# How does a function acting on a random variable change the probability density function of that random variable?

Given a random variable $X$ with probability density function $P(X)$, and given a transformation function $f(x)$, how does one determine the new resultant probability density function: $P(f(X))$?

For example:

Given random variable $X$ which is evenly distributed over the range $[0,2\pi ]$ such that $P(X) = \dfrac{1}{(2\pi)}$, what would be the probability density function of random variable $Y$ where $Y = \sin(X)$?

This blog post, explains how to get the pdf for $\sin(X)$, but I'd like to know if there is a way to solve this problem in the general case for a transformation of $f(X)$.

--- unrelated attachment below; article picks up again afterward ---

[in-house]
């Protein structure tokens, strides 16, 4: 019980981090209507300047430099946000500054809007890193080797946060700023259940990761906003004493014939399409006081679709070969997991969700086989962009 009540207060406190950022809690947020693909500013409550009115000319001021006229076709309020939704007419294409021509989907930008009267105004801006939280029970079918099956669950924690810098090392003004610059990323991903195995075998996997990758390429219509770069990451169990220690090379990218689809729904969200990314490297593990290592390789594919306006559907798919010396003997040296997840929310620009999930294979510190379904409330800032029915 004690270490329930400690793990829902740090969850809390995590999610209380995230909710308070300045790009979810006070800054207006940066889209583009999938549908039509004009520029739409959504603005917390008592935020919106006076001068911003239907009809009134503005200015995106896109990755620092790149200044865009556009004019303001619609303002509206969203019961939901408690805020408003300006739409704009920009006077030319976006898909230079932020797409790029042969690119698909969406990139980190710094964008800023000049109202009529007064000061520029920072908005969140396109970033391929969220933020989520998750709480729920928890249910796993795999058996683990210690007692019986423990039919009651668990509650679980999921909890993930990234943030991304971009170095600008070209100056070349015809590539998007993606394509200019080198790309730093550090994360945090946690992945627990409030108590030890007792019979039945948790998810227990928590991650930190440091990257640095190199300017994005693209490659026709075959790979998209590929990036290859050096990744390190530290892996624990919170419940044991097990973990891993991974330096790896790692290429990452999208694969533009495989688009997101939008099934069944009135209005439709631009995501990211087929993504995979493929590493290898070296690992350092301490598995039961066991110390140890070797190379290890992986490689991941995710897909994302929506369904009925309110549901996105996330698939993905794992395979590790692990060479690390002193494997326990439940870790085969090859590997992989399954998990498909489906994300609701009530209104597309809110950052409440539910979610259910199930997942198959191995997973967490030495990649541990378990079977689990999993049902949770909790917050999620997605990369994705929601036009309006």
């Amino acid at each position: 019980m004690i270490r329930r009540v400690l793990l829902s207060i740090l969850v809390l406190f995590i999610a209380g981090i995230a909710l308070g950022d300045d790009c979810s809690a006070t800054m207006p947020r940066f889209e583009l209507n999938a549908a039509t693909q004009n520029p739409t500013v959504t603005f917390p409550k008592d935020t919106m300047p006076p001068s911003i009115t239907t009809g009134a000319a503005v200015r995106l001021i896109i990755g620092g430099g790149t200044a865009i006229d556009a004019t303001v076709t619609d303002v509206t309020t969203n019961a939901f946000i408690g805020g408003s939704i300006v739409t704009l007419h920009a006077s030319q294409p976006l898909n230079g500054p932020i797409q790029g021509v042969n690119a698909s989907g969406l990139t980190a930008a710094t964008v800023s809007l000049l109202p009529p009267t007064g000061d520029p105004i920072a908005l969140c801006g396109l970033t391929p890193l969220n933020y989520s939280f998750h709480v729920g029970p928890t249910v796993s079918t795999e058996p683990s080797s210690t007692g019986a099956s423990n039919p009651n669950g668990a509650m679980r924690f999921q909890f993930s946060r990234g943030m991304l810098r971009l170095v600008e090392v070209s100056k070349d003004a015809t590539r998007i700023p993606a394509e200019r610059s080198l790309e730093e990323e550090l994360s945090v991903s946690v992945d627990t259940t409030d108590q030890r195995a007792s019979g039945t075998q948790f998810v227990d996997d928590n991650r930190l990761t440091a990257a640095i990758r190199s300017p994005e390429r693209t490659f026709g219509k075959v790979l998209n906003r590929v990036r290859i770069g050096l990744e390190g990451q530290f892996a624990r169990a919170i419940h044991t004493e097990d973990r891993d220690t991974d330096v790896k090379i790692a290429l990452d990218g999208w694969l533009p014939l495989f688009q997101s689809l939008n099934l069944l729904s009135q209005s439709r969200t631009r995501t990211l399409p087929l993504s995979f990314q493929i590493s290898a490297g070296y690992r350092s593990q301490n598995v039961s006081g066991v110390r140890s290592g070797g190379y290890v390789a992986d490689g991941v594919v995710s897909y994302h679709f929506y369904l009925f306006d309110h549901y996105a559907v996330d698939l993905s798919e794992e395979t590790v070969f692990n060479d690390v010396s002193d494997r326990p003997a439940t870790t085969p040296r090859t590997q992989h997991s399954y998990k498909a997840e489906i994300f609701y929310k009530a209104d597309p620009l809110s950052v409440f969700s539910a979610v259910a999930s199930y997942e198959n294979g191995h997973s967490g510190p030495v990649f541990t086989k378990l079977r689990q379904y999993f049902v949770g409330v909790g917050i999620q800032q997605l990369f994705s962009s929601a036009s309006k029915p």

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As usual, see also here, one can fix a bounded measurable function $\varphi$ and consider $$(*)=\mathrm E(\varphi(Y))=\mathrm E(\varphi(\sin X)).$$ By definition of the distribution of $X$, $$(*)=\int_0^{2\pi}\varphi(\sin x)\frac{\mathrm dx}{2\pi}=\int_{-\pi/2}^{\pi/2}\varphi(\sin x)\frac{\mathrm dx}\pi.$$ The change of variable $y=\sin x$ yields $-1\leqslant y\leqslant1$ and $\mathrm dy=\cos x\mathrm dx=\sqrt{1-y^2}\mathrm dx$, hence $$(*)=\int_{-1}^{1}\varphi(y)\frac{\mathrm dy}{\pi\sqrt{1-y^2}}.$$ This relation holds for every bounded measurable function $\varphi$ hence the distribution of $Y$ is the so-called arcsine distribution, with density $$f_Y(y)=\frac{[|y|\lt1]}{\pi\sqrt{1-y^2}}.$$